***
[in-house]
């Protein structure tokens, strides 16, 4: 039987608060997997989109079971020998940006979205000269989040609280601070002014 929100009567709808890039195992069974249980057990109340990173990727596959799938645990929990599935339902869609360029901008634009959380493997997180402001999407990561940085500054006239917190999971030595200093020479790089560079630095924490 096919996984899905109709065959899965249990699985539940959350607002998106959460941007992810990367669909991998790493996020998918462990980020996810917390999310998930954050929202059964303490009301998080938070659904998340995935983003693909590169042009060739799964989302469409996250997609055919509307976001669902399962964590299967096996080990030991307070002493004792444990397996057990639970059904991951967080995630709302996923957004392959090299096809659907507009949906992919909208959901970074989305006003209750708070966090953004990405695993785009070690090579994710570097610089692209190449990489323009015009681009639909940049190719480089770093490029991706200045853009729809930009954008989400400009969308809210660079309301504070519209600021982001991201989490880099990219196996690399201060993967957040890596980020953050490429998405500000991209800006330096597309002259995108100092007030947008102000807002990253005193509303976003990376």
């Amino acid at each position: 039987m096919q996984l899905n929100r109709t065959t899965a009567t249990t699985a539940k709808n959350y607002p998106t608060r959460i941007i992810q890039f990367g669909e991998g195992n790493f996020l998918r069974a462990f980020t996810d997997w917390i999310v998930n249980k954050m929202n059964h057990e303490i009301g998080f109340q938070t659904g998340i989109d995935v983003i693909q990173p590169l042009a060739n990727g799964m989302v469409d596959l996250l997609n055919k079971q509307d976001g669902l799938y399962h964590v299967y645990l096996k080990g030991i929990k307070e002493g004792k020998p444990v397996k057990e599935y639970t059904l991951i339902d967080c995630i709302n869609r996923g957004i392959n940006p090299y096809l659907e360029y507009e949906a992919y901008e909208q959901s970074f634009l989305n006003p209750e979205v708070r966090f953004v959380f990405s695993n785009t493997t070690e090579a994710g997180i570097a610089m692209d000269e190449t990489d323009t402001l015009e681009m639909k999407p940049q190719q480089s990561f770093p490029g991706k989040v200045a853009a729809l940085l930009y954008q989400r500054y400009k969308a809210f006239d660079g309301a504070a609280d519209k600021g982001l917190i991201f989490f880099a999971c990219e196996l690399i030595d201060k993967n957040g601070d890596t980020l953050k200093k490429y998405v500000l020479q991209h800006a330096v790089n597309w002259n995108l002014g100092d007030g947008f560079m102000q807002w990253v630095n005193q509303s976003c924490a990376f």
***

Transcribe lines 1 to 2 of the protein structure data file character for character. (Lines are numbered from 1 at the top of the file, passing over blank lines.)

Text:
[in-house]
């Protein structure tokens, strides 16, 4: 039987608060997997989109079971020998940006979205000269989040609280601070002014 929100009567709808890039195992069974249980057990109340990173990727596959799938645990929990599935339902869609360029901008634009959380493997997180402001999407990561940085500054006239917190999971030595200093020479790089560079630095924490 096919996984899905109709065959899965249990699985539940959350607002998106959460941007992810990367669909991998790493996020998918462990980020996810917390999310998930954050929202059964303490009301998080938070659904998340995935983003693909590169042009060739799964989302469409996250997609055919509307976001669902399962964590299967096996080990030991307070002493004792444990397996057990639970059904991951967080995630709302996923957004392959090299096809659907507009949906992919909208959901970074989305006003209750708070966090953004990405695993785009070690090579994710570097610089692209190449990489323009015009681009639909940049190719480089770093490029991706200045853009729809930009954008989400400009969308809210660079309301504070519209600021982001991201989490880099990219196996690399201060993967957040890596980020953050490429998405500000991209800006330096597309002259995108100092007030947008102000807002990253005193509303976003990376």